On the saddles front, AX is going to try to simplify their offerings, even while they are still introducing a new saddle. The new Leaf Plus adds colored leather covers to their recessed center-channel, cut-out saddle. Just like the Endurance Plus we showed at the beginning of the year, the leather covers are not about added flex, padding, or comfort but a lees slippery interface with a rider’s shorts and an opportunity for a splash of color from a company working almost exclusively in the blacks of carbon fiber. Pricing will most likely match the Endurance Plus at €269.
With the new saddle option, AX plans to move towards offering each of its three main saddle shapes – traditionally shaped Sprint, Endurance with center relief channel, and Leaf adding a center cutout – in a carbon only, small leather swatches, and full leather cover versions. Special rail options and limited editions will continue to be available.
Lots of other little changes happen across the lines too:
- All stems now come with a revised 1-piece aluminum faceplate. The updated faceplate is a rolling change that has been a long time in the works with the new single linked plate allowing much higher bolt torque, making handlebar installation easier and more reliable for end-users.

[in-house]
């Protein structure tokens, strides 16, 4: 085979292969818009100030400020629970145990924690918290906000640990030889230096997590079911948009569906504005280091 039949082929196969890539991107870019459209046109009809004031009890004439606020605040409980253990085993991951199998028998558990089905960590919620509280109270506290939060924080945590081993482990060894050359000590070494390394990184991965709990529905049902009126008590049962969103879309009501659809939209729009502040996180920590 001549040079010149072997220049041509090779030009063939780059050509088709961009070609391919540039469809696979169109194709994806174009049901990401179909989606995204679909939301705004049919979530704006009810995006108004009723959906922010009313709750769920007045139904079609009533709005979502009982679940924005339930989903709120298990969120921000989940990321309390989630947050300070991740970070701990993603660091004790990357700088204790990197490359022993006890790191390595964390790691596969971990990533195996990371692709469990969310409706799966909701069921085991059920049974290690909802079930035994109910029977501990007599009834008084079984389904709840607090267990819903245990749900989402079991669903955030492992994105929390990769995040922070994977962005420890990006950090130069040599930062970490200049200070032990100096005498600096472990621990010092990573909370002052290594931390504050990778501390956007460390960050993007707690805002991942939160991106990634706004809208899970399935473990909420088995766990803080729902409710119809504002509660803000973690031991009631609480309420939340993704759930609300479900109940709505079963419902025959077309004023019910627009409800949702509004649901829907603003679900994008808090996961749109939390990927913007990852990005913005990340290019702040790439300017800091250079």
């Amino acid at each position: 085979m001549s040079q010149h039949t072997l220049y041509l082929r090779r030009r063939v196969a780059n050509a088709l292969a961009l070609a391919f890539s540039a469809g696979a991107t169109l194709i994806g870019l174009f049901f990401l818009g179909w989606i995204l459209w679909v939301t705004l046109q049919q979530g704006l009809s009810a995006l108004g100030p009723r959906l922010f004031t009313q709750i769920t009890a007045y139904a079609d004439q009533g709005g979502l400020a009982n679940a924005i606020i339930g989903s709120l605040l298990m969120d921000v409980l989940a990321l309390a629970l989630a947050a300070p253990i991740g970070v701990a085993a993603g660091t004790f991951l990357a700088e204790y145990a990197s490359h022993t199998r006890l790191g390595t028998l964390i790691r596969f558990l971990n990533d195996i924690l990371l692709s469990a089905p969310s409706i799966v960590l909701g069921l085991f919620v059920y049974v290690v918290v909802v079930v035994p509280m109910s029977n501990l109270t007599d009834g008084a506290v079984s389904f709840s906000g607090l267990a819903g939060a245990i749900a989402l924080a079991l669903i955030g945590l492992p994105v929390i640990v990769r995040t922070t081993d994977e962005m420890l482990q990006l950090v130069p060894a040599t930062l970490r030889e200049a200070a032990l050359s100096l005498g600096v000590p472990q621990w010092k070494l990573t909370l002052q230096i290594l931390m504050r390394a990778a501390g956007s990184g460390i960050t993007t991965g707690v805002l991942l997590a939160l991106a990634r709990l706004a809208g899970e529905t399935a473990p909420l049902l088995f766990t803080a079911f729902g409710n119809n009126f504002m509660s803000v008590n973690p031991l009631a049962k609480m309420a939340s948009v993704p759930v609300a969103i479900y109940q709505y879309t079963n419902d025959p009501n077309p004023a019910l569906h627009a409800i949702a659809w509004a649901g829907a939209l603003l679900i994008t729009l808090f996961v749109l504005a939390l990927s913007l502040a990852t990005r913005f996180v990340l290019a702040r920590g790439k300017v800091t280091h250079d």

- AX showed a new forged and machined aluminum crankset. Details were few, but the word is that it will actually be replacing their carbon Morpheus crankset, which is maybe too labor intensive to produce without a big enough benefit over the competition?
- The standard finish is now Unidirectional on most parts to have a more consistent aesthetic across the lines, but a 3K weave remains an option on just about all parts.
- All handlebars have been upgraded to 31.8mm. AX doesn’t see a need to do anything in 35mm anytime soon. They say that were able to get the strength and stiffness they wanted with 26.0 bars, but have transitioned over to 31.8 for customer convenience and stem interchangeability.
We were drawn in with a discussion about how AX products are almost entirely unpainted, with Uv-resistant resins, the parts are typically only polished when they come out of the molds. We then got to talking with the head of sales for AX Lightness more about their product development, including the extensive third-party and in-house testing of their products to ensure safety and durability for riders above their published weight limits. We realized that we could spend several posts just talking about how the products come to life, so we agreed to go get a first hand account from their Creußen, Germany facility where all their products are made.